The past few days slipped by on us, but there were some notable events.
CeeCee was admitted to the hospital to treat a stomach ulcer. It took the docs a day or so to figure out what the issue was, but quickly got it under control when diagnosed. There were several visits to the hospital and one day was dedicated to getting her set up at Barbara’s house (Jeanne’s mother) when she was discharged. CeeCee is now recovering nicely under Barbara’s watchful eye.
A major highlight of the past few days was the Holiday Program at Summit School. This is a very small elementary school located in the hills above Santa Paula. With only 63 students, Andy and Dannette’s five kids account for about 8% of the total student body. This is the very same elementary school Jeanne attended in the days when pterodactyls flew over the nearby condor refuge. When I commented the students from this small community were all strikingly similar in appearance, Jeanne gave me a rib-jab with her elbow.
The program was about what you would expect for a Christmas Play, which was renamed the Holiday Program by the Politically Correct police. What the students lacked in talent, they made up with enthusiasm. Our grandkids had prominent roles and carried their lines well. The event was well organized and attended. When it was over, the teacher/producers were noticeably relieved.
Flash photography was not permitted, so the associated pictures of the Holiday Program may be a little bleary.
Earlier today we had lunch with Owen, a friend and former co-worker of Jeanne’s. Readers of this log may remember Owen from our stay in Mesa, Arizona, where he lives in retirement. Owen looked good and we caught up on things over lunch specials at the Olive Garden in Oxnard. After lunch, he demonstrated the features of his new car, a minivan. It was good seeing him again and we will probably cross paths in a month or so.
We continue with the workouts on our every-other day schedule. After a long layoff caused by a bout with the flu, Jeanne is running again and is almost back to her prior level. We continue to enjoy running here where the morning air is clear and cool.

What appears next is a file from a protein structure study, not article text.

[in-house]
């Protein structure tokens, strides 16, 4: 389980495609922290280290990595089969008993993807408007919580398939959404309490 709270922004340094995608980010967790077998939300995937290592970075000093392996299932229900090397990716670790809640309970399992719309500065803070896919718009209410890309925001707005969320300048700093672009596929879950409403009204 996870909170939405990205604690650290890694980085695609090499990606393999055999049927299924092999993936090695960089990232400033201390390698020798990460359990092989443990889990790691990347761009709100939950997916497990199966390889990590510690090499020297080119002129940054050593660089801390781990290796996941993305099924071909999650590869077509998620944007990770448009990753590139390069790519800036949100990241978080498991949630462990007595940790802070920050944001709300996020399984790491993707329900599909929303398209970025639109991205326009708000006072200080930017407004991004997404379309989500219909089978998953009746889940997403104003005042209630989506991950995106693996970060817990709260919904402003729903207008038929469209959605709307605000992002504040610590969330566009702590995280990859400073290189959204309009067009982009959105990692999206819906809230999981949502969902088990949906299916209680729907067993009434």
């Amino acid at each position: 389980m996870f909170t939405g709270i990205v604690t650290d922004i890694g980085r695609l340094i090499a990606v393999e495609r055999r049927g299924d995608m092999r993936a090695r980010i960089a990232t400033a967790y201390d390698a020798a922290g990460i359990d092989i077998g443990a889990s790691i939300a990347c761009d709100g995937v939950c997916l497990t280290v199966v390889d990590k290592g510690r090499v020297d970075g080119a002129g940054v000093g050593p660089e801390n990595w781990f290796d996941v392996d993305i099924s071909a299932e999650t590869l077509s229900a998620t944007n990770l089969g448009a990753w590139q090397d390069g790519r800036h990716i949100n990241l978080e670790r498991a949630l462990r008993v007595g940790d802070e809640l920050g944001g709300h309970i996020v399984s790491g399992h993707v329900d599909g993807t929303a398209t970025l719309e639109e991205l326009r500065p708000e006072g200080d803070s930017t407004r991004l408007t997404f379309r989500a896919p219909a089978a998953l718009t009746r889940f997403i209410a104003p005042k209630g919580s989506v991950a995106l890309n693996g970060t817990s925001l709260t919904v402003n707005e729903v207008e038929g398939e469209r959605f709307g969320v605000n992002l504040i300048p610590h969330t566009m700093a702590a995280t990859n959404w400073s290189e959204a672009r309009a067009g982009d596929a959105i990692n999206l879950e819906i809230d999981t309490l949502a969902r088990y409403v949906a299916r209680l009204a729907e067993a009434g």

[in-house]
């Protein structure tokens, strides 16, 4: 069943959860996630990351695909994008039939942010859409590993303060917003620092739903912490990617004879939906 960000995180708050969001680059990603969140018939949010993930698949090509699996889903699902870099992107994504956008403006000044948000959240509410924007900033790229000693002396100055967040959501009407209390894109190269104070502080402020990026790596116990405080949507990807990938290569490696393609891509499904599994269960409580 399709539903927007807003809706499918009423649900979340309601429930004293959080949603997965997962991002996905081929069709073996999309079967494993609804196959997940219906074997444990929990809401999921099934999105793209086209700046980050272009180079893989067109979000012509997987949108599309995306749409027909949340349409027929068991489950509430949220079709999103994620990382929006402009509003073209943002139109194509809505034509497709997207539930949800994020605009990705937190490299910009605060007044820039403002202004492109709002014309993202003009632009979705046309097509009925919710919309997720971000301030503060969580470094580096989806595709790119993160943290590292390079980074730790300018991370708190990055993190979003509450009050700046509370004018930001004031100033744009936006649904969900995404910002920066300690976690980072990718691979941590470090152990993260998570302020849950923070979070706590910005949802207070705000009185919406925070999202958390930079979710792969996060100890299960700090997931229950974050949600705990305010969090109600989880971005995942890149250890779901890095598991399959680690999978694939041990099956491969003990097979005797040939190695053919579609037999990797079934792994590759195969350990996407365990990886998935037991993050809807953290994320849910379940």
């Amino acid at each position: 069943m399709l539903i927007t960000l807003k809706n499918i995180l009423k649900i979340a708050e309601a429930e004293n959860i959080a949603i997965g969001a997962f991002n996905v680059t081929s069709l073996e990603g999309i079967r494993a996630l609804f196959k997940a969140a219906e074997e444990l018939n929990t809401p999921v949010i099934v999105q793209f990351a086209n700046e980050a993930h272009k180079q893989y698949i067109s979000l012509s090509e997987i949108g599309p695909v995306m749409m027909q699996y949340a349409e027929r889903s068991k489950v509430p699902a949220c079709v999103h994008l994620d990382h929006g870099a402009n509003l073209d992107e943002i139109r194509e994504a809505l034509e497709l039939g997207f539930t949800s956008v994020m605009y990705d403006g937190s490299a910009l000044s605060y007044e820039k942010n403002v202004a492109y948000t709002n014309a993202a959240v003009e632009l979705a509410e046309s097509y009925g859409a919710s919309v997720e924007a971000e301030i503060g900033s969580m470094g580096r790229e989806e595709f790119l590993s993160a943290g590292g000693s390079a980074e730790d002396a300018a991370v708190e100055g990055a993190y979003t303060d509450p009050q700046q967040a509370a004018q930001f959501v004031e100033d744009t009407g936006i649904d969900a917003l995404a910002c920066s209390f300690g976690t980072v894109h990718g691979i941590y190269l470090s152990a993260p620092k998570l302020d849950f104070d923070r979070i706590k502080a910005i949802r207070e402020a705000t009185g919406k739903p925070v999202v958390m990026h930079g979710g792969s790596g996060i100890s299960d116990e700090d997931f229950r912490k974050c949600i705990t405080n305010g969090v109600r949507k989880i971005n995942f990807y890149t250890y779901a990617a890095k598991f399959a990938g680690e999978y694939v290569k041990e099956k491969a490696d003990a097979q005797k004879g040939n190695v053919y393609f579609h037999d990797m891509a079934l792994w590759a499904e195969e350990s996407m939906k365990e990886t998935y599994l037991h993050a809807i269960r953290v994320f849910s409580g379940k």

The rest of our time was mostly spent Christmas shopping and running errands. The Christmas shopping experience is a little easier in Ventura County; the stores are not as crowded and the drivers are not quite as crazy as in Los Angeles. We were able to get all our shopping done and presents are hidden in all the nooks and crannies of the coach.
One of the interesting features of our current campsite is the presence of peacocks. I talked with the owners about the birds and it turns out the current flock are escapees from Steckel Park. By the way, I really don’t know what a group of peacocks is called. Is it a flock? A gaggle? A covey? If someone out there has the answer, please let me know.
Anyway, over the years the peacocks prospered and multiplied and there are at least thirty roaming through the campground. They eat almost anything, which they process and return to the local environment. This makes quite a mess and we try to keep them away from the coach. They are also curious creatures and will patiently watch any activity that seems out of the ordinary — like someone doing Pilates in the morning. At times they can be aggressive. We have seen them gang up to chase off threats like the feral cats in the area — fifteen pointy beaks are just too many for a small cat to handle at once. At night, they all roost in one tall pine tree; their collective mass blocking our satellite TV signal.
Peacocks are about the size of a wild turkey, but we have never heard of anyone trying to eat one. I would imagine the meat would be gamy and tough. Jeanne thinks peacocks are evil birds and their feathers bring bad luck, so we leave them alone. Enough about the peacocks.
The next few days should be the usual hectic run-up to Christmas and, like everyone else, we’ll be glad when it’s over.
Contemporary note: A group of peacocks is called a muster.